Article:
Accessing, acquiring and analyzing information and intelligence were my forte. Satellites were my medium, to which I had long back gravitated from drones.

Advanced reconnaissance satellites provided me continuous surveillance of selected areas of my interest in order to determine the status of a potential enemy’s war or other troublemaking capability. Our team and I could do eavesdropping on any communication going on anywhere in the world. Photo- surveillance providing imaging of earth from space, a survey or a close-look telephoto, was already old technology.

Spectral imaging had become commonplace. We were doing electronic reconnaissance and signals intelligence by intercepting radio waves. We were scanning earth through space-based radar at night or through cloud cover. A high-powered spy satellite capable of distinguishing even the make, model and registration number of an automobile hundreds of miles below was available to me! Such technology made a significant contribution to the security of all nations, not just mine. It also helped avoiding over reaction; often we were harboring fears we didn’t need to harbor.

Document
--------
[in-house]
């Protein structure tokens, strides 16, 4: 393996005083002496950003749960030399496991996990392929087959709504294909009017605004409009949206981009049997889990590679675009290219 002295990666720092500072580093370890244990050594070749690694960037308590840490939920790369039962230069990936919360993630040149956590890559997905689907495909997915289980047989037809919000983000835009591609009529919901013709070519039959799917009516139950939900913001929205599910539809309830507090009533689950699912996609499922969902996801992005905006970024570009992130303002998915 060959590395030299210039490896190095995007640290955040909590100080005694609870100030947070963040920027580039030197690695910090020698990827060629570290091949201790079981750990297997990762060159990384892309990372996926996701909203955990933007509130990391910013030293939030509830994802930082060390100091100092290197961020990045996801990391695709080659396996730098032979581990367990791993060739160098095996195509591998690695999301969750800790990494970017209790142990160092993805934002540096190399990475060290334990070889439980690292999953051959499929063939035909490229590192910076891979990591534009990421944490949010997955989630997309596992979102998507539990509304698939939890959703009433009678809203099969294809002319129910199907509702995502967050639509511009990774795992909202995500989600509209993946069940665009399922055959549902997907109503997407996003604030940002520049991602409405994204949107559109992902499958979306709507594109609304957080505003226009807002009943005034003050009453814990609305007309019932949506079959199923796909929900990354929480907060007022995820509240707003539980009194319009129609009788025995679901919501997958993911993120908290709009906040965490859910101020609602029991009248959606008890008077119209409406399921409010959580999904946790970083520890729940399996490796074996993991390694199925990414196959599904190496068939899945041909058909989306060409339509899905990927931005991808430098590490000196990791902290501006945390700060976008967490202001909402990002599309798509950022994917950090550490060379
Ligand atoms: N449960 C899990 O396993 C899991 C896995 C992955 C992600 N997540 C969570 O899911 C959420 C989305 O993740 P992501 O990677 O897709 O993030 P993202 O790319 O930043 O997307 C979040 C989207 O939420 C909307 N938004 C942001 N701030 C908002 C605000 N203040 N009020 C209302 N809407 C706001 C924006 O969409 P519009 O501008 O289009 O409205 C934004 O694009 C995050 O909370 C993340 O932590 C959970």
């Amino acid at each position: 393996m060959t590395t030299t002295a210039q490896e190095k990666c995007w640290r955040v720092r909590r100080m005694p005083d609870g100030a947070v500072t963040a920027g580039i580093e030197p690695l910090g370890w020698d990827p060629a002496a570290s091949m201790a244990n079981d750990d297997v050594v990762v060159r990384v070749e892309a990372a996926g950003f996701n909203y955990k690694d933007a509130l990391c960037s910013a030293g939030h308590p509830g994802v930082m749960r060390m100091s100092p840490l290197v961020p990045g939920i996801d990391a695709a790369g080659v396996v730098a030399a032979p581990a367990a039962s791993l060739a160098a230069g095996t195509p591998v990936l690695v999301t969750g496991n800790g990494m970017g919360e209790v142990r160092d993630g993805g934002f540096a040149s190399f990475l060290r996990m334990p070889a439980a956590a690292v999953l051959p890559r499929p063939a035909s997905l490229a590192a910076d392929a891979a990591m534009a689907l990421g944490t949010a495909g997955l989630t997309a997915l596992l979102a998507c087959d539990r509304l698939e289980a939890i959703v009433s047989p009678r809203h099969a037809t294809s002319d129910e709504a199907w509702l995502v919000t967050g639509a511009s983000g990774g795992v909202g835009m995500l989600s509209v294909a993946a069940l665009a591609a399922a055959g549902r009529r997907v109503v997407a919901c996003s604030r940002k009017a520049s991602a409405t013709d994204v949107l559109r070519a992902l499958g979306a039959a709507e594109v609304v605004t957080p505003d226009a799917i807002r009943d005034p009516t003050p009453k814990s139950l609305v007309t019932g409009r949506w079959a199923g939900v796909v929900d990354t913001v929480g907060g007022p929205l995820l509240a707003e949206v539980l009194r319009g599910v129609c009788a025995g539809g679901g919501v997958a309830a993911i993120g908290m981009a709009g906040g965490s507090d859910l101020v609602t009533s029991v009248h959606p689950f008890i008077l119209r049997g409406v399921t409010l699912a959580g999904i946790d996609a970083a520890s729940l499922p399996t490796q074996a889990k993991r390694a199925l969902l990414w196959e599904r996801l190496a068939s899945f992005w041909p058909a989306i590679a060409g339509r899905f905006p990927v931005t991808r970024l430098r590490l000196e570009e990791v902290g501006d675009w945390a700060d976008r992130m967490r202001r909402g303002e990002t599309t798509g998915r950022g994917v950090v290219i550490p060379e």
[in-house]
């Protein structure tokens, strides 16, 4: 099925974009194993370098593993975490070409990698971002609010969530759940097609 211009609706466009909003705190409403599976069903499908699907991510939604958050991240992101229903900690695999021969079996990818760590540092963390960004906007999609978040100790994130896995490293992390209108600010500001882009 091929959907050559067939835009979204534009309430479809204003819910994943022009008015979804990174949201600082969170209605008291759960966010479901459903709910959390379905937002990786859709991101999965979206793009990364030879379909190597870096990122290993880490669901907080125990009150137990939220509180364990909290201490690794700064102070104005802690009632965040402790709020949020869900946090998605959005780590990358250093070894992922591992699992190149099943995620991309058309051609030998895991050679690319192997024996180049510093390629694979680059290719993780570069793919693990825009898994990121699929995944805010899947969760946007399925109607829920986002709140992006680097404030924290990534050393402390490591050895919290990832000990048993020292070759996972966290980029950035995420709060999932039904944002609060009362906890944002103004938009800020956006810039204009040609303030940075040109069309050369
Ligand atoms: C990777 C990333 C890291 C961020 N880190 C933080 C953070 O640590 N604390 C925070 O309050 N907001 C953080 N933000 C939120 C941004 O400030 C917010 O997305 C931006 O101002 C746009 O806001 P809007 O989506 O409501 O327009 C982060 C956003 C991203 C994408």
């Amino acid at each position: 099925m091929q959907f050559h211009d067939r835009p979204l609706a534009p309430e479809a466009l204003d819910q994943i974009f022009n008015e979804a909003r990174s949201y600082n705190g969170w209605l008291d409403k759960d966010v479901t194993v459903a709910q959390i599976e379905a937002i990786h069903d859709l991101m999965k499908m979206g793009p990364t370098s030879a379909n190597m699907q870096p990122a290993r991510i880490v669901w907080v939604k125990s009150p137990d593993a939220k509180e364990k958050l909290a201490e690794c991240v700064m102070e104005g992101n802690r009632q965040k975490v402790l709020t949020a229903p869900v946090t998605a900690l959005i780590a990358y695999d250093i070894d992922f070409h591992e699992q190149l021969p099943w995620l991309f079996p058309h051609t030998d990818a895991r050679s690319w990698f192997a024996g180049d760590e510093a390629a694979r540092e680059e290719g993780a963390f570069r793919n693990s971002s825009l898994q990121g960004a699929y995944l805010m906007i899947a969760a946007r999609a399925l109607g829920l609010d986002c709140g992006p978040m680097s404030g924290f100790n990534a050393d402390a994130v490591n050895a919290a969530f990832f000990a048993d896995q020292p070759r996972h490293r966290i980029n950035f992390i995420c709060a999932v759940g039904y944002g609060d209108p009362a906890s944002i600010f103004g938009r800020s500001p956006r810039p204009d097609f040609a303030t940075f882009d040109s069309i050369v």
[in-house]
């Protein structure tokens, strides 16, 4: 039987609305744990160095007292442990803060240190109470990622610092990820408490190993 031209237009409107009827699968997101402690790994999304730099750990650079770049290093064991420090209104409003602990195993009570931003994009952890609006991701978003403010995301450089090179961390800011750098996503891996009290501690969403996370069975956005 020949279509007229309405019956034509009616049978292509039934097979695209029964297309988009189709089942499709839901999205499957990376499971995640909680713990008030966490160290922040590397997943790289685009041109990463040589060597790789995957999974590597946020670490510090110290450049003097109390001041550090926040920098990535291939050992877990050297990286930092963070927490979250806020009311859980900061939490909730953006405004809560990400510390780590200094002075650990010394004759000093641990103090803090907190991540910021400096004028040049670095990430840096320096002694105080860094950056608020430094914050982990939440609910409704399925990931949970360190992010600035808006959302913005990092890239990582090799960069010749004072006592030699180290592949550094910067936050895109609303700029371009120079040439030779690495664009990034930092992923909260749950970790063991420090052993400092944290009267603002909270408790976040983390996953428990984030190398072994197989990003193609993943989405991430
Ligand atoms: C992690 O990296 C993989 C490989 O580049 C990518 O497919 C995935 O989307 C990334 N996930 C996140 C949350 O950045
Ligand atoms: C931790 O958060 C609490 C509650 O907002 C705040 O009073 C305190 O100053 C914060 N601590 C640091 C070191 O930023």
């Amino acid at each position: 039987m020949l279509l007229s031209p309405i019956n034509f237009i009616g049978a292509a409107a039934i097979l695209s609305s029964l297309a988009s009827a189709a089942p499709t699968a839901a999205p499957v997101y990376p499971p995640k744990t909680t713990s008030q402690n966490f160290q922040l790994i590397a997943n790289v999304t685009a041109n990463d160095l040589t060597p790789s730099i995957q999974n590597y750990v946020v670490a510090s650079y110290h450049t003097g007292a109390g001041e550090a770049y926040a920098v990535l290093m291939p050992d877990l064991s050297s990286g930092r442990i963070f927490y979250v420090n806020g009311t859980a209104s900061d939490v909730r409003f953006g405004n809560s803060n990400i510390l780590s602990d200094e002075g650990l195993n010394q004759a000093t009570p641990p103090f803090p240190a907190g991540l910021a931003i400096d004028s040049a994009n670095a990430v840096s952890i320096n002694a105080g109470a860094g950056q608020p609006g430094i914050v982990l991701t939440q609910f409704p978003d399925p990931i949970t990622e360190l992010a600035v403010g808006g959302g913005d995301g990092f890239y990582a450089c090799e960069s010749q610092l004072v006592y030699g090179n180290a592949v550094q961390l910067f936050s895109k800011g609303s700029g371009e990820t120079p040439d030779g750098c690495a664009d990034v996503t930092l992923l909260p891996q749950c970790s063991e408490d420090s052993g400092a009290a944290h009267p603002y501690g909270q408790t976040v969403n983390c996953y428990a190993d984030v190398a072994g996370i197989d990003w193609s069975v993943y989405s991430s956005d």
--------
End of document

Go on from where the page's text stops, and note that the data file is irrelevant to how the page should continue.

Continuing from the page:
While my work was exhilarating to my wired mind, there were also disturbing moments and depressing, demoralizing downsides.

There were absolutely terrifying moments after I accepted the invitation and the offer, and walked through that no –return door between my familiar world to the new and unknown one.

I instinctively knew that there can never be safety or certainty in such a life.

It was a dark world in which one’s skills, talent and ability in science had to come to terms with one’s ideology, morality and loyalty to one’s country.

You were operating in a no man’s land that lay bleak, barren and treacherous between hostile players on either side of a bitter conflict.

Inevitably you developed an emotional fragility and social disconnect that was strange and disturbing to you but very familiar to, and expected, by the people and powers that controlled you.

You became a pawn in the intelligence game. You became a puppet, pulled and played through strings held on unseen hands.

Finally, one day, you also became aware of the ruthlessness that runs, quiet and cold, in the veins of intelligence organizations. If ever a definitive moment arrives in your career when you transform from an asset to a liability, you may become dispensable.